Bruce: Yes, this one definitely has the made-up-on-the-spot feeling going for it, and brings back pleasant memories of bedtime stories I made up out of pure improv using whatever dolls or toys happened to be handy to illustrate the action. A thoroughly delightful piece of nonsense, and just the right length for a five-year-old's bedtime story. Nice work.

the bandit, "The Boxes"

Kersley: I have a bit of a problem with this one because, while I firmly stand behind the sentiment, I never bought into this particular, popular metaphor. Still, I bet there’s a place out there that would be very welcoming for this story. (Ugh! And now I have Fireflight’s song stuck in my head again! Thanks for that!)

Henry: Four siblings, the older three of whom fail while the youngest sibling succeeds. That's a staple of folk tales around the world and it works well here, too. I liked how each child had their own way of trying to figure out what was in the box, from simply ripping it open to twisting the box until an opening appeared to simply shaking and shaking the box. Nicely done, including the eventual contents of the box the youngest sibling gives to the one he loves more than any other.

Bruce: Ditto what Henry said. Good story, well told. Too much raw sex.

(Just kidding on that last one. I do get to kid, once in a while.)

Miko, "The Doors of Wickham's Hall"

Kersley: Excellent first sentence!

This story reminds me of a conflict friends of different religious backgrounds had recently, that (by situation and necessity) we were in the middle of. Some say it’s difficult to communicate when you don’t have a common vocabulary. I think it may be more difficult when you have the same vocabulary, but you don’t understand the other’s definitions. All that to say, you seriously got me wondering what your world-view is.

Story-wise, I thought it was great. Creative, pretty good writing (a few hiccoughs, here and there). You just got that really heavy-handed message-based thing going on that feels a bit like proselytizing; I just can’t figure out who or what you’re proselytizing for.

So, for heavy-handed message-based literature, it had a great story. For the particular message(s) I got out of it, it could have had a simpler, deeper story without so much intensely-presented philosophy. (Does that make sense?) But, having read more of your stuff, I think this probably accomplished what you set out for it to do.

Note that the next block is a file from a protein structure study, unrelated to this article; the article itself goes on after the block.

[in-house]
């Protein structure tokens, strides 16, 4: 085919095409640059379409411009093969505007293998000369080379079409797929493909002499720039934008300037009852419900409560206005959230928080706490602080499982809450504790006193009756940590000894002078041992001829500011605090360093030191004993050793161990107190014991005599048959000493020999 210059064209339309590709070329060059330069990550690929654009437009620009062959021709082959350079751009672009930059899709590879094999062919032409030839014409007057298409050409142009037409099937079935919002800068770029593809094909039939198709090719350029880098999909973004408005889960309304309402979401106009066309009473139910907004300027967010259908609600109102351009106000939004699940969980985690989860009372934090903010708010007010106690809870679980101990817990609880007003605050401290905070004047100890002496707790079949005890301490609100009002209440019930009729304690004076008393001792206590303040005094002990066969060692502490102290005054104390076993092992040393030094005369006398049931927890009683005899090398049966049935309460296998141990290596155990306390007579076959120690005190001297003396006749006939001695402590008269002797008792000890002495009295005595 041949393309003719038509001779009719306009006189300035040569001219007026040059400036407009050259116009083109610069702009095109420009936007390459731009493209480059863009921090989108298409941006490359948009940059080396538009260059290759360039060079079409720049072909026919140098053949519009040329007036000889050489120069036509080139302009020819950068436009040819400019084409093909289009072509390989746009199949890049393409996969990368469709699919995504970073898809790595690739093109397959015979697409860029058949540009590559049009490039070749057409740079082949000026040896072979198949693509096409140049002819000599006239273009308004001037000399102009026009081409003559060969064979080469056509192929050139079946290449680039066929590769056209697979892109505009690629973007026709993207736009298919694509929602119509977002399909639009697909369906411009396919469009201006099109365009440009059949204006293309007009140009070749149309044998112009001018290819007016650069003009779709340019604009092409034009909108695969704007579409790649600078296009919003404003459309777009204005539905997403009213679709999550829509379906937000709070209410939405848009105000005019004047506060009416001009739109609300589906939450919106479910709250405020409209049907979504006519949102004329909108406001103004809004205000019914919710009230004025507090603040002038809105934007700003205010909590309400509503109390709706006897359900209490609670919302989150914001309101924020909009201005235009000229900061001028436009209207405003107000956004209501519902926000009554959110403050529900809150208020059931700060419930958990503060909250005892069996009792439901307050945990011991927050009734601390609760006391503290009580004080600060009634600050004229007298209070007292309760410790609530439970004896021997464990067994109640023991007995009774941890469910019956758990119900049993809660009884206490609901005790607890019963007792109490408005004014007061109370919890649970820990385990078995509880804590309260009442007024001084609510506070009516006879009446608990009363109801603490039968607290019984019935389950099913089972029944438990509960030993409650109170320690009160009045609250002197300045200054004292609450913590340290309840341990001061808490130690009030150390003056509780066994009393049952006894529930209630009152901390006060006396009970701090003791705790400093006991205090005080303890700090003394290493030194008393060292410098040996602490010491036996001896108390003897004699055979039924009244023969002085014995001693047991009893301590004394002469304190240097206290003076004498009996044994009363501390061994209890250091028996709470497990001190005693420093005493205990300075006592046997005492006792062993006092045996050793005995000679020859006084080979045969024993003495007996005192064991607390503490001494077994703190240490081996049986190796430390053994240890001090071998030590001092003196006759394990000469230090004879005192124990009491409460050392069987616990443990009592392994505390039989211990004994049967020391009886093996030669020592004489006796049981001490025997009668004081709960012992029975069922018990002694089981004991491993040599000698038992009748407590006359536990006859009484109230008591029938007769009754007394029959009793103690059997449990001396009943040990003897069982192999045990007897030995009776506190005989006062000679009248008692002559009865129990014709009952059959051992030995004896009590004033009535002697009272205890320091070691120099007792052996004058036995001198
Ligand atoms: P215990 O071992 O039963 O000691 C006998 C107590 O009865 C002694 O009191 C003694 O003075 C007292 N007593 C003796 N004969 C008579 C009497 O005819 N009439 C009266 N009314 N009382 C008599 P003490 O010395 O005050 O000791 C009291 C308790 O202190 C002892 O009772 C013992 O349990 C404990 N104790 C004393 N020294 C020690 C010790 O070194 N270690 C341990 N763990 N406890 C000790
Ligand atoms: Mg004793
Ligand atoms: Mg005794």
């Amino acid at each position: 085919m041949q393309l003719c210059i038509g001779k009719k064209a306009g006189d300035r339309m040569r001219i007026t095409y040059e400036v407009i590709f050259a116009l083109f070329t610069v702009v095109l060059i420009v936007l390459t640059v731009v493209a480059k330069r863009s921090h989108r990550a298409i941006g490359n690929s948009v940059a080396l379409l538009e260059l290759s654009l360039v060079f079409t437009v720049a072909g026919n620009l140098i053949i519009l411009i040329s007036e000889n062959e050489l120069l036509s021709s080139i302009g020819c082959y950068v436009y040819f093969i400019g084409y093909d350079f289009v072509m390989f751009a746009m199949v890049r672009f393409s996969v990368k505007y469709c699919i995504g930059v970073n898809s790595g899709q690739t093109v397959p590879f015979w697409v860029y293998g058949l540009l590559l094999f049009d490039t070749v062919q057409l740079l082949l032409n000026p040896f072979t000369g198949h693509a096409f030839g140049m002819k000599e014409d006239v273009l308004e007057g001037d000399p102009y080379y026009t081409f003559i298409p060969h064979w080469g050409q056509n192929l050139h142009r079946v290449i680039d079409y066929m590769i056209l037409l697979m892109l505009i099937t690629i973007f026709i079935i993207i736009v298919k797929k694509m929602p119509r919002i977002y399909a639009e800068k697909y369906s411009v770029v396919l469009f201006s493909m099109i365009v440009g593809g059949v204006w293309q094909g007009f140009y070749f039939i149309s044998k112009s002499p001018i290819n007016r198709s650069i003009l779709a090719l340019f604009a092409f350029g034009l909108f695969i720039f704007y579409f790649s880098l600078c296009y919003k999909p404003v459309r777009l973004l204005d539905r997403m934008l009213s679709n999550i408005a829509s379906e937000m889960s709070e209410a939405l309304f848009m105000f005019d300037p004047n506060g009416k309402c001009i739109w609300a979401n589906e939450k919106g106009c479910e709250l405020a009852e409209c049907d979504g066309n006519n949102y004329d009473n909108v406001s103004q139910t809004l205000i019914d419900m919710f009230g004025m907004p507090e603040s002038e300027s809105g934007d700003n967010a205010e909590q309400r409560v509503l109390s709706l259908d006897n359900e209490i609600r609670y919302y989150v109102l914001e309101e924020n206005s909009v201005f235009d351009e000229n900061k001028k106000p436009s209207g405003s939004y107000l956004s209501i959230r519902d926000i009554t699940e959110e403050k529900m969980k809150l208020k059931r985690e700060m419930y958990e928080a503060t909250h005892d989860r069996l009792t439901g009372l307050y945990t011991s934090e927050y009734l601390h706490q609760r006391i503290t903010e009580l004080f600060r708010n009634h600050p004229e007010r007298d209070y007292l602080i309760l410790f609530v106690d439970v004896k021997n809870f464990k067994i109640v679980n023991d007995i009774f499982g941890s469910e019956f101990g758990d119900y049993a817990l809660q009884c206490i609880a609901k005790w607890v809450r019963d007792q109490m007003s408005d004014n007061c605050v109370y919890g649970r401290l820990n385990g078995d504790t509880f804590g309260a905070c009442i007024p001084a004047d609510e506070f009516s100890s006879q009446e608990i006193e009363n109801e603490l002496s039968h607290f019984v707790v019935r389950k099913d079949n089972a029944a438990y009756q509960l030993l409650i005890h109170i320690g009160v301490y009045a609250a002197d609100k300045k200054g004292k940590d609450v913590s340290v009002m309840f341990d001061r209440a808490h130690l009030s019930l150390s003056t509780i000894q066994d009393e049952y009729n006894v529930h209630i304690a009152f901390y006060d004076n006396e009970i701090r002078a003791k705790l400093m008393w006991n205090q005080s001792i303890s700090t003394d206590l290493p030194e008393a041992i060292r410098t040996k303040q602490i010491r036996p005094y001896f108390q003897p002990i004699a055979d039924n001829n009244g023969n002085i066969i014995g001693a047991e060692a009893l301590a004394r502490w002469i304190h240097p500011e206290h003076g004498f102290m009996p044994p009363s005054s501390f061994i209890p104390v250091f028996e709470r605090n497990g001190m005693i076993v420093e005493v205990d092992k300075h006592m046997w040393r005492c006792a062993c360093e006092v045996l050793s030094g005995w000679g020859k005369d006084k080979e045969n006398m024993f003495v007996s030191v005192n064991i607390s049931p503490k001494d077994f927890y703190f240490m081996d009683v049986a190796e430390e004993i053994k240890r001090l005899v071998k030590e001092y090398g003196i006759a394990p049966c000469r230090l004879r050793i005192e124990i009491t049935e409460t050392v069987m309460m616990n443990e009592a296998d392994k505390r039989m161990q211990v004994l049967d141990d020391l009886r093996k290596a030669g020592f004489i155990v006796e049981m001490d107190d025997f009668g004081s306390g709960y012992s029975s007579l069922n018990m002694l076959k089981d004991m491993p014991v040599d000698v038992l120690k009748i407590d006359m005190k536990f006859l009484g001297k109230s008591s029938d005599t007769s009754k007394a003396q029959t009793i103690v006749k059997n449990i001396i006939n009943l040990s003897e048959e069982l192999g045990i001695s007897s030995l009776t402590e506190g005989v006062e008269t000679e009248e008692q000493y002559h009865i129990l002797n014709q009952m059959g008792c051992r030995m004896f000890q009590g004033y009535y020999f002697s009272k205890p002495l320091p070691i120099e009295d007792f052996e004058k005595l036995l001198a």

Henry: Miko, you've written some fine stories for the Friday Challenge in the past, but this one is on an entirely different level. Go find a publisher to buy this story. Go now.

Bruce: Technically, this one was really well done, aside from a few minor glitches here and there. Personally, though, I have a lot of trouble with stories that club me over the head with allegory. There is a market for this one; I just don't know what or where it is. Can you accept that I was really impressed by your technical accomplishment with this story at the same time as I didn't actually enjoy it very much?

Al, "Quinn in Trashland"

Kersley: That is so cute! I want to see the illustrations. I think the story is great as-is. The writing may need some work, but I don’t know what the children’s market standards are. Should Quinn be more active, less observatory? Could the language be more colorful without getting into Captain Underpants-territory?

Henry: What a fun story! This is, as Kersley suggests, one I could see being made into a digital movie. You'd need some more danger, some more Trashland critters, and probably a chase scene, but this could be the next big Pixar movie! Or you could stick with it as a neat adventure story for children. It definitely screams for colorful illustrations. Look into picture book publishers and good luck!

Bruce: Thank you, thank you, thank you. When I first saw the title I was afraid this was going to be some heavy-handed paean to recycling and being "green," a la The Magic Schoolbus, but you instead produced a delightfully imaginative little madcap adventure. Hiding in the bin to find out where the garbage goes is exactly the sort of thing a five-year-old boy would do. Kersley and Henry saw this one as being an animated movie. I found myself wishing Humongous Entertainment was still around, because this one begs to be made into an interactive adventure like Pajama Sam.